Fast weight loss plans can work in the short term, but they very rarely last in the long term. People find that once they’ve lost the extra weight using a fast (rapid) weight loss plan they put it straight back on again, often ending up heavier than they were before they started dieting.
The very best way to lose weight and keep it off is the slow and steady method – if you’re looking for long term results. Unsustainable fast weight loss plans often lead to a spiral of limited weight loss followed by greater weight gain and can make you feel like giving up on your weight altogether.
This article will explain the ideal way to lose weight. If you follow our method you could get slim and stay slim for the rest of your life. First we would like to point out some common weight loss myths.
This article is written by Jackie Griffiths, a freelance journalist who writes health, medical, biological, and pharmaceutical articles for national and international journals, newsletters and web sites.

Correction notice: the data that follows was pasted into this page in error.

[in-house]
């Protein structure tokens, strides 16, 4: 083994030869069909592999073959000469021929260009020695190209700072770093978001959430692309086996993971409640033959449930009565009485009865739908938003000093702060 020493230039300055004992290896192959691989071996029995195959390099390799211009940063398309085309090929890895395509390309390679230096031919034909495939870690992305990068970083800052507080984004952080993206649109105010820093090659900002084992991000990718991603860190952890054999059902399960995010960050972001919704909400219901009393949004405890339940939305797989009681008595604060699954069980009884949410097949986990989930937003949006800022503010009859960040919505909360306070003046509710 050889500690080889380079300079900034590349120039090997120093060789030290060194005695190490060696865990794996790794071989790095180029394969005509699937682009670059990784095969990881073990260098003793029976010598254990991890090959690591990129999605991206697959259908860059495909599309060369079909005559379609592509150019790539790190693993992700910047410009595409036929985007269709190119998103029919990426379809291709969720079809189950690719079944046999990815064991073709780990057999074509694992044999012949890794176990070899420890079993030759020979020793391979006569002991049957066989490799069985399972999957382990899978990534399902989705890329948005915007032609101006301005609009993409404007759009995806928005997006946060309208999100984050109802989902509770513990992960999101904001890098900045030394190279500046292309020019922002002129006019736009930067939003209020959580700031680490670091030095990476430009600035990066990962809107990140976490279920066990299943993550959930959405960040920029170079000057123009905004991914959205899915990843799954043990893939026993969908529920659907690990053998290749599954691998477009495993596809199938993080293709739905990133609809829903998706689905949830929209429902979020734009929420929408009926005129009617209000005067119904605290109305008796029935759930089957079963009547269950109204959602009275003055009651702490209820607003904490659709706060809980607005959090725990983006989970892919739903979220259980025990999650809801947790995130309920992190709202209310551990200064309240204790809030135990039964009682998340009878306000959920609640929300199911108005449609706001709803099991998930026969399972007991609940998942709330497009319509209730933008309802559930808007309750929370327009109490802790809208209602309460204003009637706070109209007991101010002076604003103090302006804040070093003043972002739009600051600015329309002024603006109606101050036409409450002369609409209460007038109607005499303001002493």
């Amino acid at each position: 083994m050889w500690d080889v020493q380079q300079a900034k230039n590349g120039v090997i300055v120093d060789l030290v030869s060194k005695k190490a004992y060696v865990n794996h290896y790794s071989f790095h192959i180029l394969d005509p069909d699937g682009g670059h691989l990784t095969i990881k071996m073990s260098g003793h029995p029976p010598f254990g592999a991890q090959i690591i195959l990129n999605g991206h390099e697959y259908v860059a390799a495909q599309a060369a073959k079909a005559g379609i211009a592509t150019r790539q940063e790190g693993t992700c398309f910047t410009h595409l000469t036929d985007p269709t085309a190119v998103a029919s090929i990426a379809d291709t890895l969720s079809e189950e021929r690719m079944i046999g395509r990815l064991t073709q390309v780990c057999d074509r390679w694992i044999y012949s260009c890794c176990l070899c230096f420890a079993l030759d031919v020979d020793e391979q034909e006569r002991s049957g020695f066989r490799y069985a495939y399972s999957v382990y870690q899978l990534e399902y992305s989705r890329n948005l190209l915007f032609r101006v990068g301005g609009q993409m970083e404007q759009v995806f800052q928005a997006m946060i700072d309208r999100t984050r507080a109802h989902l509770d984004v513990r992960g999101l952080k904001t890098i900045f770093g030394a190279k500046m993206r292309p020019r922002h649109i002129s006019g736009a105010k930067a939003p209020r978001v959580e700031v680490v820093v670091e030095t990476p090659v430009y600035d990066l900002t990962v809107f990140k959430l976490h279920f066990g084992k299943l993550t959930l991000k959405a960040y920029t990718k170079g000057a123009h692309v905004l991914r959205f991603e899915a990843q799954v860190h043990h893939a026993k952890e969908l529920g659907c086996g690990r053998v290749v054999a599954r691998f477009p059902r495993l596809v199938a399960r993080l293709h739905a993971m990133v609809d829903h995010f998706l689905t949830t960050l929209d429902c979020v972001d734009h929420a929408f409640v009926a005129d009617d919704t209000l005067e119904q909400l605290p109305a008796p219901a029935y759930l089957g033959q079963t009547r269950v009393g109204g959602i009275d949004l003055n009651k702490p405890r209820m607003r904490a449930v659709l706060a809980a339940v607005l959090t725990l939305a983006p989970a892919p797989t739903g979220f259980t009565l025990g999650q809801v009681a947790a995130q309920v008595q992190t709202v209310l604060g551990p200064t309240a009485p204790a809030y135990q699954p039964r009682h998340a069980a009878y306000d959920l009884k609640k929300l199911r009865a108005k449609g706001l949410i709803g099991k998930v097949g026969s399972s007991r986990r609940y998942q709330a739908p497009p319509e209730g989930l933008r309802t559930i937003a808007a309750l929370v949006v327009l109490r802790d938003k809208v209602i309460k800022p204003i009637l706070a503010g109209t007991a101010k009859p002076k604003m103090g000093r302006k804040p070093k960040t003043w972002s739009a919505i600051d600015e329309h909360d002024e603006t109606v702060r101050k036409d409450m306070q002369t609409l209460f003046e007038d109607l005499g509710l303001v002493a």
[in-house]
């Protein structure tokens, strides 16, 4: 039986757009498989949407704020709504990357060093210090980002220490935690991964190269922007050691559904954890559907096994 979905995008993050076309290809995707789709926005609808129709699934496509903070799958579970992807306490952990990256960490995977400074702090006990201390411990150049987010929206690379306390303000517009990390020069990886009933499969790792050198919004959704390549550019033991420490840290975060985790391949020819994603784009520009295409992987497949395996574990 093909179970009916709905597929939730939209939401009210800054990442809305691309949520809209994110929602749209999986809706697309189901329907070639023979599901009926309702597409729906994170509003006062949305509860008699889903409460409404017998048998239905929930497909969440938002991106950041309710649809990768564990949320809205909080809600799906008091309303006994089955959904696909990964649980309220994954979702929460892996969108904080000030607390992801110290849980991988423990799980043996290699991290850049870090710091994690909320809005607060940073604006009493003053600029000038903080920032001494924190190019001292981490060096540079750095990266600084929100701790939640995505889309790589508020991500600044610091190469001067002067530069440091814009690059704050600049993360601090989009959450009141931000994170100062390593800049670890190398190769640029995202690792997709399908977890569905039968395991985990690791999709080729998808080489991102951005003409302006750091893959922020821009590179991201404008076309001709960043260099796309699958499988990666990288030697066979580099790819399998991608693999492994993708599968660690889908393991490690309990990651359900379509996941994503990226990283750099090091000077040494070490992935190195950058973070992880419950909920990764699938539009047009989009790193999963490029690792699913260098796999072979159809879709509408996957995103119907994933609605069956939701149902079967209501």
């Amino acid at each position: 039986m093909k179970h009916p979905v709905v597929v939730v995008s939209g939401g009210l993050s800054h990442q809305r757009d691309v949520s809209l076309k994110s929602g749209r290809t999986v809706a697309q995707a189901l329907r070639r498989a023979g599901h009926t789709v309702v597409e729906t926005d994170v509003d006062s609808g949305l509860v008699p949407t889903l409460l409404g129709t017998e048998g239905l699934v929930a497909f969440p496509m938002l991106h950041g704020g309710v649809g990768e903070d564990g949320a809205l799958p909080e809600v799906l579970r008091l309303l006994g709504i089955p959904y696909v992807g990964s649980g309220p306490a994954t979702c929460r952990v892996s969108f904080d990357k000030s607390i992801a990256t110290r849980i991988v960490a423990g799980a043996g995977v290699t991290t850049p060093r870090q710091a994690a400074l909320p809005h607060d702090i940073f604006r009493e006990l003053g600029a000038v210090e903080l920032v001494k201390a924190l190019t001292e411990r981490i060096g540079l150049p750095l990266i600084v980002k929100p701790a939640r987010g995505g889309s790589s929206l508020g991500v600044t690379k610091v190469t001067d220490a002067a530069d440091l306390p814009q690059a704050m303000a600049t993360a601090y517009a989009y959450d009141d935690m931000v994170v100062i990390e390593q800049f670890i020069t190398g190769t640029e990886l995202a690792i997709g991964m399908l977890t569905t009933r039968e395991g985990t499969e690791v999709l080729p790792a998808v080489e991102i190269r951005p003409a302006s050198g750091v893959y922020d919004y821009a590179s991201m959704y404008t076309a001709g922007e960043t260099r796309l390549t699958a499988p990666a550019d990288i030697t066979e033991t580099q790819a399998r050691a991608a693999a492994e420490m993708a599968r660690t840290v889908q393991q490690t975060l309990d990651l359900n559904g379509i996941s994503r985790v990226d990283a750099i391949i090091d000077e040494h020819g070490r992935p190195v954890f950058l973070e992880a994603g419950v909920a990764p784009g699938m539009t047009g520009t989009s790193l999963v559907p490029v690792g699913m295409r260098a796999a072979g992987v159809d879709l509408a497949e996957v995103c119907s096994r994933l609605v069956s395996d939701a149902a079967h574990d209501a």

Five common weight loss myths
1. Skinny people have a faster metabolism.
This idea is so well-propagated you’ll be amazed to learn it’s simply not true. The term ‘metabolic rate’ means the amount of energy your body uses to keep it functioning healthy (your heart beating, lungs breathing, brain working etc). Research shows that people who are overweight actually use more energy than thin people to keep their body functioning healthily. This is due to having larger muscles and organs. However, when comparing like with like, studies show that thin and overweight people have similar metabolic rates. Your metabolic rate is influenced by body composition, so the more muscle you have the more energy you use to keep your body functioning healthily. In other words, fit people with more muscle on their body burn energy faster just sitting around!
2. Not eating, or starving yourself, is a good way to lose weight.
As mentioned in the introduction, crash diets often lead to even greater weight gain in the long term, and may only produce effects in the short term. During very limited food intake your body starts to crave high-fat, high-sugar foods, and these are the first thing you eat when you give in. Starving yourself is unsustainable and can cause more problems than you started with.